So you’ve got all sorts of sales reports in your CRM system.
They show you lead sources, proposals sent, deal size, close rate and so on.
But there’s a problem: Looking at a sales report will tell you if you didn’t close enough deals this month, but it won’t tell you why.
The data in your sales reports is helpful, but it doesn’t change someone’s behavior. And there’s a difference between reporting — looking at data of what happened — and activity management in real time.
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Why Your Sales KPIs Need to be Activity Based
At this very moment, your salespeople are making decisions on how to spend their time. Are you making sure they’re focused on the right activities?
That’s activity management. And you monitor those activities through activity or behavior based key performance indicators (KPIs).
Activity management is, by nature, actionable. Not only does it enable you to make sure reps spend the right amount of time on certain activities, but it allows you to reward the reps performing well, coach the reps that aren’t and course-correct your sales team, if necessary.
As sales leader, you can engage in activity management by placing KPIs around the behaviors and activities that matter most to your sales process.
As a note, KPIs will be different for every sales organization and team. For sales development teams, they might be things like leads generated or meetings set. Similarly, account executive teams might have KPIs like discoveries conducted or proposals sent.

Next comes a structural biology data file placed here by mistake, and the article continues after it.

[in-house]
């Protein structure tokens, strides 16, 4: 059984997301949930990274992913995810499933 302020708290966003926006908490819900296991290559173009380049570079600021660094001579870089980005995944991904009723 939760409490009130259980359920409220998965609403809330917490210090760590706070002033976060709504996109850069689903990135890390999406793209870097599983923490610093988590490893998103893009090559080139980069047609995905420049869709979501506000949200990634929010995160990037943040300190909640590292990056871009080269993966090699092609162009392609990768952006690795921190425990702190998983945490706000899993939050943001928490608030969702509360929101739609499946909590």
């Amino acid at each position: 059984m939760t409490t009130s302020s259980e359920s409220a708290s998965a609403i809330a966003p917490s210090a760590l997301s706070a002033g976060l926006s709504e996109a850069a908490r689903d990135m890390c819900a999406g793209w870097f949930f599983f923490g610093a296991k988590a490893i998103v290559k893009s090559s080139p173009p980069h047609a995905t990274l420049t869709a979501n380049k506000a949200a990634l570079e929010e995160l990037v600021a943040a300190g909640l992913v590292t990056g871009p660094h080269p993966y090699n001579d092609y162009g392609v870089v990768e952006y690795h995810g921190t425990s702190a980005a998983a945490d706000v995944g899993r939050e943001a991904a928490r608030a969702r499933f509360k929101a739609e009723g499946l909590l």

So, where do you start?
Start by defining your sales process. Which activities lead to sales for your team?
Here’s an example of what a sales process might look like:
Lead Generated > Prospect Qualified > Demo Scheduled > Proposal Sent > Deal Closed
Then take a look at your historical data. If you need to generate $1 million in sales this quarter, and your average contract value is $100,000, then you need to close 10 deals. If you know that it takes an average of 4 proposals before you close 1 deal, then you need to send out 40 proposals this quarter.
Continue to reverse engineer your sales process in this manner until you reach the very first (or earliest) step. When you determine how many leads your reps need to generate (based on that historical data), divide it by the number of reps you have. That’s your first KPI to manage your reps by.
You’re starting to get the idea…
Now measure where your sales reps are against their KPIs in real time with something like a scorecard.
If you see that your reps don’t generate enough leads one week, then you know that you have to get them focused on lead generation — maybe even add a few coaching sessions around the activity. The same goes with all of their other KPIs.
Now get ready to see how activity management increases sales performance.